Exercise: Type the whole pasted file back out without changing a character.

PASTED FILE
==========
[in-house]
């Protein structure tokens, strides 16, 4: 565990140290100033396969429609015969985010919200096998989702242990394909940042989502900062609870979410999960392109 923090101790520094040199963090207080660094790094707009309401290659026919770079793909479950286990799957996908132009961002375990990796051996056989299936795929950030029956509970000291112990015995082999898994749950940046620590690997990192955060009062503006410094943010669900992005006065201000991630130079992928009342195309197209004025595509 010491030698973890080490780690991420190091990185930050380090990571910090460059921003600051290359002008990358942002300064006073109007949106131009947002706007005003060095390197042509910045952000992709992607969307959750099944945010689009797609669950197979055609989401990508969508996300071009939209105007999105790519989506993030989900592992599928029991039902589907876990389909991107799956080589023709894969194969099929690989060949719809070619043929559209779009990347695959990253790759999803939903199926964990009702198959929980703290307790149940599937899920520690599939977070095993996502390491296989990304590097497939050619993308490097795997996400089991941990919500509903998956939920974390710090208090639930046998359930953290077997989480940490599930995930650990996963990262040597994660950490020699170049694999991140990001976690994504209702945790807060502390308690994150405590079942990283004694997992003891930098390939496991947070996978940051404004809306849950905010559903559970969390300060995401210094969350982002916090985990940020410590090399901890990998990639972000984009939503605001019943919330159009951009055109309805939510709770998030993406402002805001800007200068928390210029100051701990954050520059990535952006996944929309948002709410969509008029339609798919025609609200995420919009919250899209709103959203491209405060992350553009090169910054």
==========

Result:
[in-house]
């Protein structure tokens, strides 16, 4: 565990140290100033396969429609015969985010919200096998989702242990394909940042989502900062609870979410999960392109 923090101790520094040199963090207080660094790094707009309401290659026919770079793909479950286990799957996908132009961002375990990796051996056989299936795929950030029956509970000291112990015995082999898994749950940046620590690997990192955060009062503006410094943010669900992005006065201000991630130079992928009342195309197209004025595509 010491030698973890080490780690991420190091990185930050380090990571910090460059921003600051290359002008990358942002300064006073109007949106131009947002706007005003060095390197042509910045952000992709992607969307959750099944945010689009797609669950197979055609989401990508969508996300071009939209105007999105790519989506993030989900592992599928029991039902589907876990389909991107799956080589023709894969194969099929690989060949719809070619043929559209779009990347695959990253790759999803939903199926964990009702198959929980703290307790149940599937899920520690599939977070095993996502390491296989990304590097497939050619993308490097795997996400089991941990919500509903998956939920974390710090208090639930046998359930953290077997989480940490599930995930650990996963990262040597994660950490020699170049694999991140990001976690994504209702945790807060502390308690994150405590079942990283004694997992003891930098390939496991947070996978940051404004809306849950905010559903559970969390300060995401210094969350982002916090985990940020410590090399901890990998990639972000984009939503605001019943919330159009951009055109309805939510709770998030993406402002805001800007200068928390210029100051701990954050520059990535952006996944929309948002709410969509008029339609798919025609609200995420919009919250899209709103959203491209405060992350553009090169910054």